16. 16. Beste KY, Burhenne H, Kaever V, Stasch JP, Seifert R (2011) Nucleotidyl cyclase activity of soluble guanylyl cyclase α1β1. Biochemistry 51: 194–204.
  17. 17. Beste KY, Seifert R (2012) Do cCMP, cUMP, cTMP, cIMP and cXMP play a role as second messengers? Development of a hypothesis based on studies with soluble guanylyl cyclase α1β1. Biol Chem 2012 Oct 17. pii /j/bchm (just-accepted/hsz-2012–0282/hsz-2012–0282): xml doi: 10.1515/hsz-2012–0282. [Epub ahead of print.
  18. 18. Beste K, Hinz C, Kaever V, Seifert R (2012) Regulation of intracellular cCMP and cUMP concentrations by bicarbonate. Naunyn-Schmiedebergs Arch Pharmacol 385 (Suppl 1), S10.
  19. 19. Wolter S, Golombek M, Seifert R (2011) Differential activation of cAMP- and cGMP-dependent protein kinases by cyclic purine and pyrimidine nucleotides. Biochem. Biophys Res Commun 415: 563–566.
  20. 20. Hammerschmidt A, Chatterji B, Zeiser J, Schröder A, Genieser HG, et al. (2012) Binding of regulatory subunits of cyclic AMP-dependent protein kinase to cyclic CMP agarose. PLoS One 7: e39848.
  21. 21. Ding S, Bond AE, Lemière F, Tuytten R, Esmans EL, et al. (2008) Online immobilized metal affinity chromatography/mass spectrometric analysis of changes elicited by cCMP in the murine brain phosphoproteome. Rapid Commun Mass Spectrom 22: 4129–4138.
  22. 22. Zong X, Krause S, Chen CC, Krueger J, Gruner C, et al. (2012) Regulation of hyperpolarization-activated cyclic nucleotide-gated (HCN) channel activity by cCMP. J Biol Chem 287: 26506–26512.
  23. 23. Desch M, Schinner E, Kees F, Hofmann F, Seifert R, et al. (2010) Cyclic cytidine 3′,5′-monophosphate (cCMP) signals via cGMP kinase I. FEBS Lett. 584: 3979–3984.
  24. 24. Göttle M, Dove S, Kees F, Schlossmann J, Geduhn J, et al. (2010) Cytidylyl and uridylyl cyclase activity of Bacillus anthracis edema factor and Bordetella pertussis CyaA. Biochemistry 49: 5494–5503.
  25. 25. Bender AT, Beavo JA (2006) Cyclic nucleotide phosphodiesterases: molecular regulation to clinical use. Pharmacol Rev 58: 488–520.
  26. 26. Francis SH, Corbin JD, Bischoff E (2009) Cyclic GMP-hydrolyzing phosphodiesterases. Handb Exp Pharmacol 191: 367–408.
  27. 27. Conti M, Beavo J (2007) Biochemistry and physiology of cyclic nucleotide phosphodiesterases: essential components in cyclic nucleotide signaling. Annu Rev Biochem 76: 481–511.
  28. 28. Hardman JG, Sutherland EW (1965) A cyclic 3′,5′-nucleotide phosphodiesterase from heart with specificity for uridine 3′,5′-phosphate. J Biol Chem 240: 3704–3705.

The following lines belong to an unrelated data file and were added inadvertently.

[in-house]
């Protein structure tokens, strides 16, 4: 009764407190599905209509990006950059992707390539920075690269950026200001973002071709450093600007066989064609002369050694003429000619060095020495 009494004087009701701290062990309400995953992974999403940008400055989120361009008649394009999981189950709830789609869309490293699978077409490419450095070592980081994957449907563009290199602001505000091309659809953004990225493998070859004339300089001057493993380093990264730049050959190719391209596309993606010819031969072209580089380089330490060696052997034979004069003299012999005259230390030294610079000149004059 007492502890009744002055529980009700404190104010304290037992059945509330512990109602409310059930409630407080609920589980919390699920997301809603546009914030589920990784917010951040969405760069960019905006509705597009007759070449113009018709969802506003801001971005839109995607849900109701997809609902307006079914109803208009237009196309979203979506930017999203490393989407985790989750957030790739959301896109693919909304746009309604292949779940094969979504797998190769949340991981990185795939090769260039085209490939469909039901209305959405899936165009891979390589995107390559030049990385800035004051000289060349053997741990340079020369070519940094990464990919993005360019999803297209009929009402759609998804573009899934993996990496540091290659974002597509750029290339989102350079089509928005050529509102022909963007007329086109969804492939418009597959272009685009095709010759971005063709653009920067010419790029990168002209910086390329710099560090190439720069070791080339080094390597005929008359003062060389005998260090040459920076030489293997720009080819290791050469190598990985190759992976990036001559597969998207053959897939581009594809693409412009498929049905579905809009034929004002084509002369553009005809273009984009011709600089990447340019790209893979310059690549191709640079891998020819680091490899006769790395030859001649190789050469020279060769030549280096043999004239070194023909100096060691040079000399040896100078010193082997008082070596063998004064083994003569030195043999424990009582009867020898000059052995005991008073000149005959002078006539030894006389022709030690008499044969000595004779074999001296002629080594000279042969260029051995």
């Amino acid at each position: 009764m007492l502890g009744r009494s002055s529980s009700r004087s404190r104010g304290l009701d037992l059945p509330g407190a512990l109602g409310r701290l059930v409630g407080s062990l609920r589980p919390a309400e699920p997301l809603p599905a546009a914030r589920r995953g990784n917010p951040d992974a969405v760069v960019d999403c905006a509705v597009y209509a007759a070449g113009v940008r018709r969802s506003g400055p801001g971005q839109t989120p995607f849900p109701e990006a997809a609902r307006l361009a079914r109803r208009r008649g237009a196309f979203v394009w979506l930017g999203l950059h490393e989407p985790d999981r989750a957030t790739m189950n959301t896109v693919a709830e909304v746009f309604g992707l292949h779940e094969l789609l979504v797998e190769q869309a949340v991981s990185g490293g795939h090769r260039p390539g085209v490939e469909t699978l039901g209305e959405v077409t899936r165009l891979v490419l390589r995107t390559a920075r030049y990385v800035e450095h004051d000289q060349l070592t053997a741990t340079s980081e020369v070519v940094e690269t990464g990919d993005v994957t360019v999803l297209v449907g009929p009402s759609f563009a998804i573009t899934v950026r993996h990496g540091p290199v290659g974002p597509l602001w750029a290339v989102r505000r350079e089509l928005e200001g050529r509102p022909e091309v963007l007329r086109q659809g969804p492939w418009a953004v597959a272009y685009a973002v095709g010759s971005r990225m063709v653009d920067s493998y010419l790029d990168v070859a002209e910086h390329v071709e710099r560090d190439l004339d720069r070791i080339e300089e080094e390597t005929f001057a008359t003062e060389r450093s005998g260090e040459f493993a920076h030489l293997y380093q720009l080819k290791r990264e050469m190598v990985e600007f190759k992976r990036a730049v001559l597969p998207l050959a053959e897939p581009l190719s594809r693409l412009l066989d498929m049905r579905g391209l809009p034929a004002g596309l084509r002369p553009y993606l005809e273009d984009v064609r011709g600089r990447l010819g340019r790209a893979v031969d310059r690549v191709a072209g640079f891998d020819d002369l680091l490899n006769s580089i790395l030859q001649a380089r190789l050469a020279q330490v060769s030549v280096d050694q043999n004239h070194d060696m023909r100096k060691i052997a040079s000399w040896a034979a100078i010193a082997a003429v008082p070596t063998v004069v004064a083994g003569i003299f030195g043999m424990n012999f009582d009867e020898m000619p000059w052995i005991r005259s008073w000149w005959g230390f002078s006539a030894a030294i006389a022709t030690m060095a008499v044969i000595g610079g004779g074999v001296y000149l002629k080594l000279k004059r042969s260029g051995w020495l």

29. 29. Reinecke D, Burhenne H, Sandner P, Kaever V, Seifert R (2011) Human cyclic nucleotide phosphodiesterases possess a much broader substrate-specificity than previously appreciated. FEBS Lett 585: 3259–3262.
  30. 30. Ren J, Goss DJ (1996) Synthesis of a fluorescent 7-methylguanosine analog and a fluorescence spectroscopic study of its reaction with wheatgerm cap binding proteins. Nucleic Acid Res 24: 3629–3634.
  31. 31. Rensland H, John J, Linke R, Simon I, Schlichting I, et al. (1995) Substrate and product structural requirements for binding of nucleotides to H-ras p21: the mechanism of discrimination between guanosine and adenosine nucleotides. Biochemistry 34: 593–599.
  32. 32. Mou TC, Gille A, Fancy DA, Seifert R, Sprang SR (2005) Structural basis for the inhibition of mammalian membrane adenylyl cyclase by 2′(3′)-O-(N-methylanthraniloyl)-guanosine 5′-triphosphate. J Biol Chem 280: 7253–7261.
  33. 33. Taha HM, Schmidt J, Göttle M, Suryanarayana S, Shen Y, et al. (2009) Molecular analysis of the interaction of anthrax adenylyl cyclase toxin, edema factor, with 2′(3′)-O-(N-(methyl)anthraniloyl)-substituted purine and pyrimidine nucleotides. Mol Pharmacol 75: 693–703.
  34. 34. Göttle M, Dove S, Steindel P, Shen Y, Tang WJ, et al. (2007) Molecular analysis of the interaction of Bordetella pertussis adenylyl cyclase with fluorescent nucleotides. Mol Pharmacol 72: 526–535.
  35. 35. Geduhn J, Dove S, Shen Y, Tang WJ, König B, et al. (2011) Bis-halogen-anthraniloyl-substituted nucleoside 5′-triphosphates as potent and selective inhibitors of Bordetella pertussis adenylyl cyclase toxin. J Pharmacol Exp Ther 336: 104–15.